Coach (Vince) Dooley here at UT-UGA final four tennis match. No worries, he's decked out in red and...

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Coach (Vince) Dooley here at UT-UGA final four tennis match. No worries, he's decked out in red and black.

Evidently, Vince Dooley's divided loyalties apply only to football. Go 'Dawgs!

However, the group never cheered louder than when Dooley introduced his mother, Barbara, in...

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However, the group never cheered louder than when Dooley introduced his mother, Barbara, in orange. "There is no way I can come into this state without my mother finding me," Dooley said. "I never knew how good she looked in orange. All these years she's been wearing the wrong color."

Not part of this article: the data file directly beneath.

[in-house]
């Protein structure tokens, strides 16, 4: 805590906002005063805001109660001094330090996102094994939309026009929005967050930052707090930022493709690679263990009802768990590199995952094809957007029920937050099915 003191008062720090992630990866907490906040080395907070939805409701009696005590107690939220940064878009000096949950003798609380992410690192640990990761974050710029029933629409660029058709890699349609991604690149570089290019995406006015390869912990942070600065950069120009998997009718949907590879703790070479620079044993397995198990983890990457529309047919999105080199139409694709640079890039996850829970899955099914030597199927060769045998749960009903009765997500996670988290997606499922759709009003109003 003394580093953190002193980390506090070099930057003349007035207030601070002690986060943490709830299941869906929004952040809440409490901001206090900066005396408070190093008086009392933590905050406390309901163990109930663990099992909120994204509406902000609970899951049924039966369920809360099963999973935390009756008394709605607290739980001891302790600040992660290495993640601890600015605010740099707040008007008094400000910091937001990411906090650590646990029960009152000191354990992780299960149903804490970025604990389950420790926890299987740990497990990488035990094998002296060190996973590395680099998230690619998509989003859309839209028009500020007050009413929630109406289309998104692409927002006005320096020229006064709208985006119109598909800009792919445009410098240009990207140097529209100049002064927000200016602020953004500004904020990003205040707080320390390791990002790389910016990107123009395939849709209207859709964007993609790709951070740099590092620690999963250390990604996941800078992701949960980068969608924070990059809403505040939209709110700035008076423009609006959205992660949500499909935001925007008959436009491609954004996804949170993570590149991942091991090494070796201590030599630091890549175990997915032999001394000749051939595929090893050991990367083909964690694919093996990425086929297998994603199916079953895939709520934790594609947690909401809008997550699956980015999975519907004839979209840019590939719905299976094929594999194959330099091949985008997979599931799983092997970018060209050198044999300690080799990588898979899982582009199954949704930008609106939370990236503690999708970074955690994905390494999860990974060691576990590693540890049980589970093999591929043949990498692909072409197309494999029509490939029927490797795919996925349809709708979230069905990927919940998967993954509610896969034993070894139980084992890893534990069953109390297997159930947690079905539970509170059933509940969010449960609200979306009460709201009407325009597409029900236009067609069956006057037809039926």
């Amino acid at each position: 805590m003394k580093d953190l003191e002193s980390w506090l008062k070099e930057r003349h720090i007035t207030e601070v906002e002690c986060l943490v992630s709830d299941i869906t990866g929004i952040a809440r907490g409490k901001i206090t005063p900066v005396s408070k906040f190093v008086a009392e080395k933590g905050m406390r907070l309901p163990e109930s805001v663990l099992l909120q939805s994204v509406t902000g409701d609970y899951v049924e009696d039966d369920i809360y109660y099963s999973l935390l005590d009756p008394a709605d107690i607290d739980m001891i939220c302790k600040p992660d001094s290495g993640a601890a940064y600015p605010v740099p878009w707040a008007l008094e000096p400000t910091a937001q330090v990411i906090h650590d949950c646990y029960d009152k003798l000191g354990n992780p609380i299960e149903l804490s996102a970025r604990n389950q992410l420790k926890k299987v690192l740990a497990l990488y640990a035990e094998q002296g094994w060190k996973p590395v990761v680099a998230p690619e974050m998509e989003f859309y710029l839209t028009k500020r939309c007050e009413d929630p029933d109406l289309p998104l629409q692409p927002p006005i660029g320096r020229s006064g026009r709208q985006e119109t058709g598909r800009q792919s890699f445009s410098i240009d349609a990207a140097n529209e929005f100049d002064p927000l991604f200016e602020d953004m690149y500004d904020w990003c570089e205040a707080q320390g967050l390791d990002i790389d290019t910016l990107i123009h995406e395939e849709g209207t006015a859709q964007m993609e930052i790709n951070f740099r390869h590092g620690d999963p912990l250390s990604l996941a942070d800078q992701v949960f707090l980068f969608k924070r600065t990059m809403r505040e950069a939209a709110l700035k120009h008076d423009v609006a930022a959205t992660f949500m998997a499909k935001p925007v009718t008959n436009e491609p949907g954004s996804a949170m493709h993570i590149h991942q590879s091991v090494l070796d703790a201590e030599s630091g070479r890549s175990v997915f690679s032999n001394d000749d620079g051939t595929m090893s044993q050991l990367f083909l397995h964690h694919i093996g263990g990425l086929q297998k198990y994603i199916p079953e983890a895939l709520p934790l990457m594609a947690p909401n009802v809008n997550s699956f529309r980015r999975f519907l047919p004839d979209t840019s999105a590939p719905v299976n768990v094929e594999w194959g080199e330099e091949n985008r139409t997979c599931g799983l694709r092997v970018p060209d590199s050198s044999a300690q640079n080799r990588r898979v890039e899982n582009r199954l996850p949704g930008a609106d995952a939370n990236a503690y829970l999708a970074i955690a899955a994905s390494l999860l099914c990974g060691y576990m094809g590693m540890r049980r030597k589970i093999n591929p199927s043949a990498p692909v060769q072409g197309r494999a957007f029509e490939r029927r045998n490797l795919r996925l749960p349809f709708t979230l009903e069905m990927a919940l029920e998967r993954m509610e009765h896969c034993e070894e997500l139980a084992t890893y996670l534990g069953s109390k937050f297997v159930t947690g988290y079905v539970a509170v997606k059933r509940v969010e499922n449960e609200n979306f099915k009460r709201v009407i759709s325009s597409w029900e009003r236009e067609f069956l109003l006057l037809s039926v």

Pardon me while I puke. Go 'Dawgs!

Former Georgia football coach Vince Dooley said he does not want to be a distraction. That’s why he ...